Moreover, Chazal say regarding Pinchas (Sanhedrin 82a), “He saw what was happening and remembered the halachah.” So then why didn’t Pinchas mention this halachah to Moshe himself? Then he may have received permission from Moshe Rabbeinu to kill the sinner, and he wouldn’t have entered the category of one who “decides a law before his teacher,” deserving capital punishment.

We may explain this according to what Chazal say: “He saw what was happening and remembered the halachah,” implying that Pinchas saw the deed of Adam Harishon, and remembered the halachah. He remembered that Hashem told Adam Harishon (Bereishit 2:17) not to eat from the Tree of Knowledge. In fact, Adam thought that he should eat from it, because he was clever and he knew that if he ate from the Tree of Knowledge then as a result he would be able to serve Hashem on a higher level and more intensely.

In other words, Adam Harishon was affected by a feeling of loftiness stemming from a foreign source, one which Hashem did not command him, and therefore he sinned. Instead of considering Hashem and His commandment, he thought only about himself and how to heighten his own dignity, so it would be justified to transgress Hashem’s commandment.

All this was due to the fact that Adam Harishon did not possess merits of righteous ancestors. He was the handiwork of Hashem and thought he could do whatever he pleased, and therefore he ultimately sinned. We learn from here the virtue of possessing merits of righteous ancestors. Adam Harishon did not have such merits to protect him, whereas Pinchas possessed the merits of his forefathers. For this reason the Torah recounts his lineage stemming from Aharon the Kohen. It is specifically this merit which assisted him most to face his challenge successfully. 

When Pinchas sensed the great danger hovering over the Jews because of the sin of the nasi of the tribe of Shimon, he did not have an extra moment to consult with Moshe Rabbeinu to hear his halachic ruling. If he would have turned to Moshe to consult him about the halachah, meanwhile thousands of Jews would have died. Therefore, he decided the law on his own, at great risk to his life, and even at the expense of his portion in the World to Come, only in order to save Bnei Yisrael and avenge the honor of Hashem, which had been desecrated.

This is why Pinchas rose immediately and took a spear in his hand and went to kill the sinners, in order to stop the fatal plague. For this Pinchas received an enormous reward of long life, and from that time he merited the crown of a Kohen (as described in Zevachim 101a), and he received the exceptional blessing, “I hereby give him My covenant of peace. It shall be for him and for his descendants after him [as] an eternal covenant of kehunah,” because all his actions were for the sake of Heaven.


Tidbits of faith and trust penned by Moreinu v‘Rabbeinu Hagaon Hatzaddik Rabbi David Chananya Pinto, shlita

The Privilege of Preparing for Shabbat

Regarding preparations for the Shabbat, it is important to mention that the assistance and participation in the preparations for Shabbat applies to all members of the household, and even the head of the house should take part in it. Of course, usually it’s the woman who takes the main responsibility in this endeavor, but we must be aware that even a Torah scholar, who is occupied by the study of Torah, is also obligated to take part and assist in preparing something for the Shabbat.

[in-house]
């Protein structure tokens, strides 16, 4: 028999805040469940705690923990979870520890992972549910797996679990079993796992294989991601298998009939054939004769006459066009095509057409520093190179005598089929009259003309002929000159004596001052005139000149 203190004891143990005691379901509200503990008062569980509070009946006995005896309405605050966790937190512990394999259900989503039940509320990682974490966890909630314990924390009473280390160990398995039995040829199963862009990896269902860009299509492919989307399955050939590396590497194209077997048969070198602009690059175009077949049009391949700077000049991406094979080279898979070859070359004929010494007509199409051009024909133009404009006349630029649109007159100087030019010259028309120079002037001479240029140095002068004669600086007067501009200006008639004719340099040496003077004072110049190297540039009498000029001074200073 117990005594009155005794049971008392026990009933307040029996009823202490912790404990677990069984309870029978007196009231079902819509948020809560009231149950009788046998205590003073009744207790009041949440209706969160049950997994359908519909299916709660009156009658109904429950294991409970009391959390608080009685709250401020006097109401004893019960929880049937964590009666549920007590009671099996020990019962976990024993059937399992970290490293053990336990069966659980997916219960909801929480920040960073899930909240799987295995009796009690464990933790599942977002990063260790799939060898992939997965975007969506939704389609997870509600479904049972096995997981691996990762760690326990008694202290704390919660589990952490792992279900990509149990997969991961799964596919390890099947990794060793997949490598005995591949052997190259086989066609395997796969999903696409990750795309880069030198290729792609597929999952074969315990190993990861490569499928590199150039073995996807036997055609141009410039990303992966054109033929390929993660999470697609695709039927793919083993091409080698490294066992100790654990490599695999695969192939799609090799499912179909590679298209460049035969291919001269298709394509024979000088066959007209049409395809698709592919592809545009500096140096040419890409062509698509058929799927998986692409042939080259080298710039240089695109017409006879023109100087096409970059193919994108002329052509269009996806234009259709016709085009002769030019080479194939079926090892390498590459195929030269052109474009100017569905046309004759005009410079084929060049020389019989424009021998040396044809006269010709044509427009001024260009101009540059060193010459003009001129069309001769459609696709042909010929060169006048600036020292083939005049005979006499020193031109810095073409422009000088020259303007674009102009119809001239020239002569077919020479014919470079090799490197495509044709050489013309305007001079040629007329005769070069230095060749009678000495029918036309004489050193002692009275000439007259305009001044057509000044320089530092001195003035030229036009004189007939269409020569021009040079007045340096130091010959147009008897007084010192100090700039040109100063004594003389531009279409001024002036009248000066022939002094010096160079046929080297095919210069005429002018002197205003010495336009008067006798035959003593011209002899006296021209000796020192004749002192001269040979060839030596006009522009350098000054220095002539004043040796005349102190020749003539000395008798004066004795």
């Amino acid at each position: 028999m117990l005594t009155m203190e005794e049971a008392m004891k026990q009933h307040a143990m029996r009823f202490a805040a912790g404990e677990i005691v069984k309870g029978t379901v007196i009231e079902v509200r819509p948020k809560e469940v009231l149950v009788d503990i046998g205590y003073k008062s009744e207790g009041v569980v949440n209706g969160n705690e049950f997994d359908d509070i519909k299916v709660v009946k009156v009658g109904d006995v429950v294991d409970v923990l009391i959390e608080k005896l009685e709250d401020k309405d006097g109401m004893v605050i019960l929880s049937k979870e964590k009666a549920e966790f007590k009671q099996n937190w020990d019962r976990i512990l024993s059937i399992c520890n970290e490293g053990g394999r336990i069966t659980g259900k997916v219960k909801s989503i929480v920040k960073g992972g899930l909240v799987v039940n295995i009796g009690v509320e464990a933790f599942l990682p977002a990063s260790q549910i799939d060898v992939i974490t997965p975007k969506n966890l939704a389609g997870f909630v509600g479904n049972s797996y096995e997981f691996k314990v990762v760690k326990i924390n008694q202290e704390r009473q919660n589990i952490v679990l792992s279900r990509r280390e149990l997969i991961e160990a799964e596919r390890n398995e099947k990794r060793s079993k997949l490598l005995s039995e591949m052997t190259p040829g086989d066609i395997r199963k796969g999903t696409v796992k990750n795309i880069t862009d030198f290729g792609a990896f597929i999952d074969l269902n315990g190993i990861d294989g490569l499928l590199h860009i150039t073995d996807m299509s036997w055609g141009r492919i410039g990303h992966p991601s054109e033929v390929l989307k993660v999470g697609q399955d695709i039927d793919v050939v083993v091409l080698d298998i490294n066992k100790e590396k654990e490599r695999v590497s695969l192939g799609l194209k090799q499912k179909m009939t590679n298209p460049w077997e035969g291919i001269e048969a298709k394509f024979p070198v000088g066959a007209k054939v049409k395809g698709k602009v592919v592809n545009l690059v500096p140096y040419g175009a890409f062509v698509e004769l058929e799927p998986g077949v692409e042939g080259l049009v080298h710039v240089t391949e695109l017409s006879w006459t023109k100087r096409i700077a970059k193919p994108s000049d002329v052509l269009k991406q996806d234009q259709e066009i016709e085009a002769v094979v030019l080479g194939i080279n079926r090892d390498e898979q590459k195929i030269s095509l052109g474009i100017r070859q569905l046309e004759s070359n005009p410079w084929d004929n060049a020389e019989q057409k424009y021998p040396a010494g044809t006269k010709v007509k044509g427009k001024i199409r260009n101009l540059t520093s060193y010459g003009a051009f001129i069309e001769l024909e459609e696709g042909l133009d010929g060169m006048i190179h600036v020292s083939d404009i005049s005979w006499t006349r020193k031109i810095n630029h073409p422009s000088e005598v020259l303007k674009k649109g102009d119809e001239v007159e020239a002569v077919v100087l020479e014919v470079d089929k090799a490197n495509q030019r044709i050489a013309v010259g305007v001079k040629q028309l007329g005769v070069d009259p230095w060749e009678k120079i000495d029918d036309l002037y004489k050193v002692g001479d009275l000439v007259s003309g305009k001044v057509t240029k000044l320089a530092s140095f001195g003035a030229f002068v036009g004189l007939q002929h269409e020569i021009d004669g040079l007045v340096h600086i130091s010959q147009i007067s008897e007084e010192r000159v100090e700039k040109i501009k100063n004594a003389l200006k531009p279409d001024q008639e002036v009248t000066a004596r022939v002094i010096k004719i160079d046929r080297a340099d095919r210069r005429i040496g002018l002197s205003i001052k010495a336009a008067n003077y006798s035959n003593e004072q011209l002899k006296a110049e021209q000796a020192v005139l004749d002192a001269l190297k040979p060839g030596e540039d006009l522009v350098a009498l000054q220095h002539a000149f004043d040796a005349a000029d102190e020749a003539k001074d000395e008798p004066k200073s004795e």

We find in the Gemara (Shabbat 119a) that the saintly Amora’im would participate in the preparations for Shabbat. R’ Chisda would cut up the beetroots; Rabbah and R’ Yossef chopped wood; R’ Zera kindled the fire; R’ Nachman brought “in and out,” bringing in the vessels necessary for Shabbat and putting away the weekday vessels. From them everyone should learn how to behave, and people should not assume that performing chores in effort to prepare for Shabbat diminishes his honor. On the contrary, honoring the Shabbat makes him more honorable. (It is his honor to honor the Shabbat.)

I remember way back then how my father and teacher, our crowning glory, Rabbi Moshe Aharon Pinto, zy”a, who even in his old age would strain himself in preparations of the Shabbat. It was his custom to personally wash his clothes that they should be shining clean in honor of the Shabbat, and he would put each item away in its place after washing them. He also used to boil the water urn so that it should be ready in honor of the Shabbat, among other things that he would perform joyfully in honor of the Shabbat.

I remember way back then how my father and teacher, our crowning glory, Rabbi Moshe Aharon Pinto, zy”a, who even in his old age would strain himself in preparations of the Shabbat. It was his custom to personally wash his clothes that they should be shining clean in honor of the Shabbat, and he would put each item away in its place after washing them. He also used to boil the water urn so that it should be ready in honor of the Shabbat, among other things that he would perform joyfully in honor of the Shabbat.

With G-d’s help, I too continue with this sacred custom, and every Friday I try to help in the preparations for the holy Shabbat by cleaning and tidying the kitchen. I feel an otherworldly pleasure in this preparation, and the author of the Machazik Brachah wrote (in the name of the sefer Kavanot HaYashan), that the perspiration that a person sweats while preparing for the Shabbat, Hashem uses to swipe clean all the sins, just like the segulah of tears which can eliminate one’s sins.